asked the Secretary of State for Education and Science what effect the recent cuts in education expenditure will have on standards in educational institutions.
The Government's planned reductions in expenditure on education in 1980–81 have been concentrated in areas not directly concerned with teaching in the classroom so as to ensure that standards in educational institutions can be maintained or improved.
If the Secretary of State is seriously intent on improving standards, will he provide more money to employ more teachers so as to reduce class sizes in the State schools, which cater for the vast majority of children, instead of proposing to put £60 million of public money into the pockets of the minority of parents who want to buy extra privileges—real or imaginary—by sending their children to private, fee-paying, selective schools?
I cannot offer more money for teachers at present. My proposals for 1980–81 assume an overall reduction in expenditure of 3½ per cent. at a time when the number of pupils will drop by 4.7 per cent. On the second part of the hon. Gentleman's question, he knows full well that the assisted places scheme has no relationship whatsoever to the year 1980–81. It does not start until 1981–82, and then at a cost of £3 million.
May I urge my right hon. and learned Friend not always to listen to those who want to reduce class sizes? Will he consider using any extra money that may be available to pay teachers more so that more qualified people enter and stay in the profession?
We are certainly anxious to have a highly qualified teaching force, and that is why we are moving slowly to an all-graduate teaching profession.
Is the right hon. and learned Gentleman aware of the effect which the Government's policy is having on the service which local authorities throughout the country provide? For example, is he aware that in the city of Leeds, which has a Tory-controlled council, school meals will be increased by 5p, any school swimming parties that require transportation will be cancelled during the summer, free school milk will be cancelled for children, except those who have medical qualifications to obtain it and overseas students' tuition fees will be increased by 100 per cent? Is he further aware of the problems that that will create for many of our constituents? Will he also take into account the fact that the cutback in the youth service programme will amount to £75,000 in Leeds, and that young people in industry need youth clubs and facilities?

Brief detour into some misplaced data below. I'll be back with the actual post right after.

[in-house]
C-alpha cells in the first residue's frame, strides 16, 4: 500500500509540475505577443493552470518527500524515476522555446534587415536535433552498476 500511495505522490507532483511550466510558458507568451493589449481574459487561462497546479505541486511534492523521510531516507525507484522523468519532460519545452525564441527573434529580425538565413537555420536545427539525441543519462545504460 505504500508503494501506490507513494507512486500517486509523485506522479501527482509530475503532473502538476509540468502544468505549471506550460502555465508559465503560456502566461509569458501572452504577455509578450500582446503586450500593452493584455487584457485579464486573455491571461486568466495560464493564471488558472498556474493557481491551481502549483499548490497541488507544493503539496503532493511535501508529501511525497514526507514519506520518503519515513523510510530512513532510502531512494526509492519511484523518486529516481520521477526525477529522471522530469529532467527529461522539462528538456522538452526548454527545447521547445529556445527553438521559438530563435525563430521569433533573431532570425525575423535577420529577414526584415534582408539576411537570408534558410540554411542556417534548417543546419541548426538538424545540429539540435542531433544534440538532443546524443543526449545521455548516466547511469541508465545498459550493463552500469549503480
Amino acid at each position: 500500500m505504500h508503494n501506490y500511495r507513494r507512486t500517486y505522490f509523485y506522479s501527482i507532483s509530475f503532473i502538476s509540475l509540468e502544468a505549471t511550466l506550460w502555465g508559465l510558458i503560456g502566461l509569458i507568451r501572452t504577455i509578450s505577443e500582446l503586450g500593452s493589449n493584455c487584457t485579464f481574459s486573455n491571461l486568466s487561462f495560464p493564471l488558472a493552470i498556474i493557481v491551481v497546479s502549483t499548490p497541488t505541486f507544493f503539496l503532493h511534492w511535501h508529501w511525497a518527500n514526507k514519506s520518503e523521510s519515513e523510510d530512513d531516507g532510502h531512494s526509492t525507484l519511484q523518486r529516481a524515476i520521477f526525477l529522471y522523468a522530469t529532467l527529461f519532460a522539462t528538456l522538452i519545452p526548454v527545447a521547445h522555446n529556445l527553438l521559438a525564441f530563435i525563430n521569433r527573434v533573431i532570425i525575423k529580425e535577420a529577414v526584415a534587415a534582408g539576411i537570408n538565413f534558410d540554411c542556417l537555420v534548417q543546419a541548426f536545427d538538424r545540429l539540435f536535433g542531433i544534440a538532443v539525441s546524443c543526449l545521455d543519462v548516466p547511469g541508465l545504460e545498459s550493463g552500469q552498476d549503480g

I am fully aware of the need to reduce public expenditiure overall, because if we do not do so, and if we cannot put more money back into the private sector, in the end we shall not have the wealth to provide the public services in this country.
Does my right hon. and learned Friend agree that one of the problems is that people are convinced that only by spending more money does one achieve a higher standard? Does he further agree that what we should do is, for example, to improve teacher training so that we are using the money that we are able to provide more effectively in the schools of Britain?
I totally agree. As I have just said, one of the purposes of our proposals on the core curriculum is to try to improve the standard of what is taught in schools.
Is not the right hon. and learned Gentleman's view, which has been expressed in the House and elsewhere—that cuts can be made outside the classroom—an absolute misconception of what is taking place? Has he noticed the views of the British Educational Equipment Association, the National Book League and the Educational Publishers' Council, which show that this year there will be a £4·5 million cut in capitation on books, a £1·5 million cut in spending and the equivalent in real terms of a 26 per cent. cut in expenditure on books in our schools? Can he really still say that the cuts will take place only outside the classroom and that they are not eating into education standards?
As the hon. Gentleman knows, all that I can do is to provide through the rate support grant for relevant expenditure. As to non-teaching costs, which includes books, we have assumed a 2 per cent. increase in expenditure in that area. But I repeat, against a reduction in the number of pupils of 4·7 per cent., we are looking for a 3·5 per cent. reduction in expenditure. A few Question Times ago, the hon. Gentleman said that if we achieved that it would be good husbandry.
On a point of order, Mr. Speaker. May I seek your guidance? In view of the fact—
Order. Does the hon. Gentleman wish to indicate that he will raise the matter on the Adjournment?
Yes, Mr. Speaker.
Very well. The hon. Gentleman will seek to raise the matter on the Adjournment at the earliest possible moment.